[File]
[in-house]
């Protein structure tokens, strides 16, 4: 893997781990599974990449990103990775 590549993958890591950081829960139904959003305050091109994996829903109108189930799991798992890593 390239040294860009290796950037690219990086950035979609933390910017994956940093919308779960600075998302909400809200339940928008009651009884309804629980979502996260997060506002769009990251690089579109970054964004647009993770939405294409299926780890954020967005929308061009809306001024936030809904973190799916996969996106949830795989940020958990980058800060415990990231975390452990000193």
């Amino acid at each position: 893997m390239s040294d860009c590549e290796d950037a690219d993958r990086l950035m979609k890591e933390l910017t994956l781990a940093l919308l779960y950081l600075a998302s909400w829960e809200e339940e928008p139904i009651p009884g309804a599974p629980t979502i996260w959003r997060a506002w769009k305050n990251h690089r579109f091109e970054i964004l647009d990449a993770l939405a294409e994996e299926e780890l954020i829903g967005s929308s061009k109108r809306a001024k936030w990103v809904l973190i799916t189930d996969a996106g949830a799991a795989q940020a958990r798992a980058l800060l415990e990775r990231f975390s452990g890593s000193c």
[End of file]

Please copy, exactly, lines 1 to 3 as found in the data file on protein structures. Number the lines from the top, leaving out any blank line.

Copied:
[in-house]
């Protein structure tokens, strides 16, 4: 893997781990599974990449990103990775 590549993958890591950081829960139904959003305050091109994996829903109108189930799991798992890593 390239040294860009290796950037690219990086950035979609933390910017994956940093919308779960600075998302909400809200339940928008009651009884309804629980979502996260997060506002769009990251690089579109970054964004647009993770939405294409299926780890954020967005929308061009809306001024936030809904973190799916996969996106949830795989940020958990980058800060415990990231975390452990000193």
């Amino acid at each position: 893997m390239s040294d860009c590549e290796d950037a690219d993958r990086l950035m979609k890591e933390l910017t994956l781990a940093l919308l779960y950081l600075a998302s909400w829960e809200e339940e928008p139904i009651p009884g309804a599974p629980t979502i996260w959003r997060a506002w769009k305050n990251h690089r579109f091109e970054i964004l647009d990449a993770l939405a294409e994996e299926e780890l954020i829903g967005s929308s061009k109108r809306a001024k936030w990103v809904l973190i799916t189930d996969a996106g949830a799991a795989q940020a958990r798992a980058l800060l415990e990775r990231f975390s452990g890593s000193c």